The Towering Influence of Leonard Cohen
Almost three years after his death, the singer-songwriter can still teach us something about what writing is for
This article was adapted from a talk presented at Every Now and Then I Fall Apart: A Karaoke Reading Series.
When you first walk into Candice Breitz’s video installation “I’m Your Man (A Portrait of Leonard Cohen),” you’re faced with a life-sized video projection of a men’s choir. The choir is singing beautifully, but intermittently, in expertly-arranged harmonies, a bunch of white men in black suits and black yarmulkes holding black folders.
This is the choir from the Shaar Hashomayim Synagogue, Cohen’s own congregation, located in the Westmount neighborhood of Montreal. I was also staying in Westmount, with my aunt and uncle, when I first saw Breitz’s piece at the contemporary art museum, MAC Montreal. It was part of the exhibition “Leonard Cohen: A Crack in Everything,” 20 commissioned artworks inspired by his oeuvre. I saw it again in Manhattan, at the Jewish Museum, where “A Crack in Everything” is in residence until the fall before traveling (somewhat stochastically) to Copenhagen and San Francisco—but there’s something very special about seeing it in Montreal, a city that loves Leonard Cohen the way I do. If I’d gotten off the bus a few stops earlier, I would have found his likeness painted on the side of a skyscraper, 20 stories tall. That’s the way I like to see him: a towering figure, one you can live inside.
My first memory of Cohen’s music is my parents listening to his then-new album “I’m Your Man” in the kitchen, which I recall as happening when I was about 14—but only because I think all music happened when I was 14. That age exerts such a strong gravitational pull on music that it collapses into a singularity where everything happens at once. In fact, when “I’m Your Man” came out, I was eight. This means Leonard Cohen was part of my life before The Simpsons, or REM, or Tamora Pierce novels, or the internet, or any number of pop cultural influences I barely remember the beginning of. He was there before I knew what MTV was, or how to use the radio, and fully half a decade before I had a CD player of my own.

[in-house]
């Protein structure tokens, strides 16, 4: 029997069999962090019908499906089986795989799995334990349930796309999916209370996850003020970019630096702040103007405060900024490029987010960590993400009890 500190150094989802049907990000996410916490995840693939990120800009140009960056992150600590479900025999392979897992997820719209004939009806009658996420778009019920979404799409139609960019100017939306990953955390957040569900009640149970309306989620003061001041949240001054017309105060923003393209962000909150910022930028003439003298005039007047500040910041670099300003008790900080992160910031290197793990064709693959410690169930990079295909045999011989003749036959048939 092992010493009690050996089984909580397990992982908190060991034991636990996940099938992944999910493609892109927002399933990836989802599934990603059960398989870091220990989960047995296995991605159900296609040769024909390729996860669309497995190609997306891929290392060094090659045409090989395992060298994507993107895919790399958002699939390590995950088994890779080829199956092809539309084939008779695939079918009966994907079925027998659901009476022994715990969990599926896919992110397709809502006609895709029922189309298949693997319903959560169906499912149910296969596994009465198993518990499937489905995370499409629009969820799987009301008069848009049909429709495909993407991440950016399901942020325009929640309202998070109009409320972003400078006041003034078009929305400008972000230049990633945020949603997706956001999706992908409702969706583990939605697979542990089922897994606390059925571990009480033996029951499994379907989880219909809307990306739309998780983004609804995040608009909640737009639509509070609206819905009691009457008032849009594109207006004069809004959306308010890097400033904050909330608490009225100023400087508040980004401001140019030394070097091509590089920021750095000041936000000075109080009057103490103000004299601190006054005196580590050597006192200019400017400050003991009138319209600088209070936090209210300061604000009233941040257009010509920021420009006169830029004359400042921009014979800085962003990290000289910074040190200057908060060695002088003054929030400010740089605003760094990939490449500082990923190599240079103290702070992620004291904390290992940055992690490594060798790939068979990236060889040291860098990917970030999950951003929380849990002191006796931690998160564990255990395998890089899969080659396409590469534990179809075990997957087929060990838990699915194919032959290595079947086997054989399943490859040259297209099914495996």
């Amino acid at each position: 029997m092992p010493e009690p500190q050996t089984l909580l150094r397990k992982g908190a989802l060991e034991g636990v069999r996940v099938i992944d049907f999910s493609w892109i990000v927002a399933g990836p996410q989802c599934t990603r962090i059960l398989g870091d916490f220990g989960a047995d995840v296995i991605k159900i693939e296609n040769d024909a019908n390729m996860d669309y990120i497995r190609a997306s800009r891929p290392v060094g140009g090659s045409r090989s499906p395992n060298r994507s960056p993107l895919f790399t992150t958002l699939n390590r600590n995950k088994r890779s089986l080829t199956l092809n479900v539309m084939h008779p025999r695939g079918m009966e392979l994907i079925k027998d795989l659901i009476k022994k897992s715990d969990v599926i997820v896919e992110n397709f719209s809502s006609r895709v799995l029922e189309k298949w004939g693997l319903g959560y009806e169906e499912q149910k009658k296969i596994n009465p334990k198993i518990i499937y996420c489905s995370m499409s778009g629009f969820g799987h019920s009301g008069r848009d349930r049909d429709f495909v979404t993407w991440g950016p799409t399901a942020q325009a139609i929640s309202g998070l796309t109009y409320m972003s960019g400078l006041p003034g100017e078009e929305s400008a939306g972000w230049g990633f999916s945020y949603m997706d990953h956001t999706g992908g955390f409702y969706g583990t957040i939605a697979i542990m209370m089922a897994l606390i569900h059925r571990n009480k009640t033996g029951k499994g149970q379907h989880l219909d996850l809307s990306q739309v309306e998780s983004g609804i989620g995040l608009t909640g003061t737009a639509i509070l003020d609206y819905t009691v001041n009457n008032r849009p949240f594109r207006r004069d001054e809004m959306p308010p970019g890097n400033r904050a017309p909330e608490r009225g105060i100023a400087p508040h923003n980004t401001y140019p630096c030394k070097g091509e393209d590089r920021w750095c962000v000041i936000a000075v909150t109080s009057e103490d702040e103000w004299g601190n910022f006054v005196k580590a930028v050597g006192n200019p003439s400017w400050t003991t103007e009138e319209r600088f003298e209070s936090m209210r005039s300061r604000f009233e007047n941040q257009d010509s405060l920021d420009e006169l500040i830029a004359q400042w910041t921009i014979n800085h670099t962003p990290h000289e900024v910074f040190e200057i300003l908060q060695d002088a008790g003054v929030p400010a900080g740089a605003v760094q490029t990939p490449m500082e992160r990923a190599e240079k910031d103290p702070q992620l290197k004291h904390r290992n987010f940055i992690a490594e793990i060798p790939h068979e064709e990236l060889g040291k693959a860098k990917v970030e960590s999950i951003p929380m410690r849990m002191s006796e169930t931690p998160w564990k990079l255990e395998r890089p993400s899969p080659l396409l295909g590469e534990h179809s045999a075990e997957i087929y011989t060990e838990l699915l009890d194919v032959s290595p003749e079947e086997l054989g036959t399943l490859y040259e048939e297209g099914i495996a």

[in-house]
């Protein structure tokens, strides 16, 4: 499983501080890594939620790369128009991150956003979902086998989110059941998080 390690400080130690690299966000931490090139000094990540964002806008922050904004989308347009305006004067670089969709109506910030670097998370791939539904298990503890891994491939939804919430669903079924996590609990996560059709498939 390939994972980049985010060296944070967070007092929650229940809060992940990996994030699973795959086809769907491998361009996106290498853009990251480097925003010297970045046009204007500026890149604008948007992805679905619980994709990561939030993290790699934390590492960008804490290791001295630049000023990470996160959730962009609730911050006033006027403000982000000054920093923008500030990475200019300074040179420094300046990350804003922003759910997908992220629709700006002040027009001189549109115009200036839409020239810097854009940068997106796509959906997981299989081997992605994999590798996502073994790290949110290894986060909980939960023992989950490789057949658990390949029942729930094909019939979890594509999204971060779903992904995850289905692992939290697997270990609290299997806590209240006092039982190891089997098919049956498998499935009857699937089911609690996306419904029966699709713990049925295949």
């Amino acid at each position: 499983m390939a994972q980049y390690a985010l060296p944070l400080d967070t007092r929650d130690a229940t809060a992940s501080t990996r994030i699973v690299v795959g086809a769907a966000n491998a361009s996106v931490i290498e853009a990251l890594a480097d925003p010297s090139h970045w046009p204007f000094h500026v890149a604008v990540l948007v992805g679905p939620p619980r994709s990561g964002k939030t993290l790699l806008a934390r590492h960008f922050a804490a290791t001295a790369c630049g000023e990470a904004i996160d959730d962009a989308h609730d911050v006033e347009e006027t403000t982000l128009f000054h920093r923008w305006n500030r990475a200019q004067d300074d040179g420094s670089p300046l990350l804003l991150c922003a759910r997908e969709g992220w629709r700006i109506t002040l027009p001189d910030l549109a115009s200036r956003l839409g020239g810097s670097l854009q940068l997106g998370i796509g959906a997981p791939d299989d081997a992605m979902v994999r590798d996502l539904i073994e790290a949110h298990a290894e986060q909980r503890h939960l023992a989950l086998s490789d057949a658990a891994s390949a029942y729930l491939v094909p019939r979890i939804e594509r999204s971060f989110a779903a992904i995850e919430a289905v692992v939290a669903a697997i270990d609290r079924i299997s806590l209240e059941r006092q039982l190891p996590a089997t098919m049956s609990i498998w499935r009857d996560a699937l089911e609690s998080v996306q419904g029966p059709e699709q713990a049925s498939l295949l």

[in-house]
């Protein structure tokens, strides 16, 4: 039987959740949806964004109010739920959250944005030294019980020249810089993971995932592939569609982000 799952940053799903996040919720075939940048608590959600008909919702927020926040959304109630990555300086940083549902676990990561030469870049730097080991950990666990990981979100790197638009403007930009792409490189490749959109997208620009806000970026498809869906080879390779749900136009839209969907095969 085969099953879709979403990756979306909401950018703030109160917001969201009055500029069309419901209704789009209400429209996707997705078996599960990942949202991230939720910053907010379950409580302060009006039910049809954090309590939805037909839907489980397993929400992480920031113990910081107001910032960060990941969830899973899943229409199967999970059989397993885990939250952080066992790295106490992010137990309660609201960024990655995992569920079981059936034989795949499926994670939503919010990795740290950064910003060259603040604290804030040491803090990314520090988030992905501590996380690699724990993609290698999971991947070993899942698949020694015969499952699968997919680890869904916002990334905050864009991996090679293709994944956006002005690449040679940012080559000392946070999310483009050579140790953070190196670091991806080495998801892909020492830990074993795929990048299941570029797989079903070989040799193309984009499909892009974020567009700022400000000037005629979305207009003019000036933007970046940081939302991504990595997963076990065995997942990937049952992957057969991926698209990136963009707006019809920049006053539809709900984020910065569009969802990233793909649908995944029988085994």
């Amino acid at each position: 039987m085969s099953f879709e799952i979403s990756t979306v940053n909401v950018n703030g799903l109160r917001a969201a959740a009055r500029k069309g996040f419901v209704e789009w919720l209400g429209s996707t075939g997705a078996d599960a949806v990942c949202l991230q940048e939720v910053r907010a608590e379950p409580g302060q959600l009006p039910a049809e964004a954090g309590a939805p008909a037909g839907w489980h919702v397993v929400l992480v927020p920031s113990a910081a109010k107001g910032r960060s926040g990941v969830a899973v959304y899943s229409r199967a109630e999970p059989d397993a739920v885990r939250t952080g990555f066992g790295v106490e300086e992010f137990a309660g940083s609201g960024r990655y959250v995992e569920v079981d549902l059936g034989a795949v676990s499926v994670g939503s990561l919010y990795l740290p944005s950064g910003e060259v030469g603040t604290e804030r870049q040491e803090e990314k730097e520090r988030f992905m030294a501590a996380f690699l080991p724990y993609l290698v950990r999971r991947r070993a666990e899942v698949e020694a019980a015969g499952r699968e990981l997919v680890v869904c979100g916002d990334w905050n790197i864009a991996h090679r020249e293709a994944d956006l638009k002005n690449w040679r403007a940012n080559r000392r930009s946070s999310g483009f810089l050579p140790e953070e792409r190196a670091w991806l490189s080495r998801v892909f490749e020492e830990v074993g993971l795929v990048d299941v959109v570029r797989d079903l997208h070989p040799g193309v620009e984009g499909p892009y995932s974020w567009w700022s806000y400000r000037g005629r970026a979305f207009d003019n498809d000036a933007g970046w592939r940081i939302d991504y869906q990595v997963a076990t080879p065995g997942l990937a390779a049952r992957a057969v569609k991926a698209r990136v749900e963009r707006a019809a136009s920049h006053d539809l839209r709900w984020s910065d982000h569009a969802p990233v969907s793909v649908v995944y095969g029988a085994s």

I did not particularly like Leonard Cohen’s music at that age, and not just because eight-year-olds aren’t known for their sophisticated opinions. His gravel-and-oil voice, which is now one of the most beautiful sounds I can think of, is very much an acquired taste. The melodies are repetitive, the backup singing is dated and cheesy, the instrumental parts often sound like a Casio preset. But the imperfect music makes you feel like the song itself is something larger than the singing or the instruments or even the melody, something vast and important, and we’re just seeing the cross-section that intersects with our fallen dimension. “Hallelujah,” his most-covered song, is the best example: one site that collects Cohen covers lists over 150 recordings of the song, including a version from the Shrek soundtrack and a cover of the version from the Shrek soundtrack. Some of them are translated; some use different subsets of the 80 verses Cohen originally wrote (Cohen’s first recording, on Various Positions, shares only half its lyrics with Jeff Buckley’s cover, probably the best-known). All of them feel like being exquisitely murdered with completely different weapons. But they are in effect all facets of the Platonic ideal of “Hallelujah,” the shadows on the cave wall as it turns. The music gestures towards the poetry, which is too big to be held in a single song.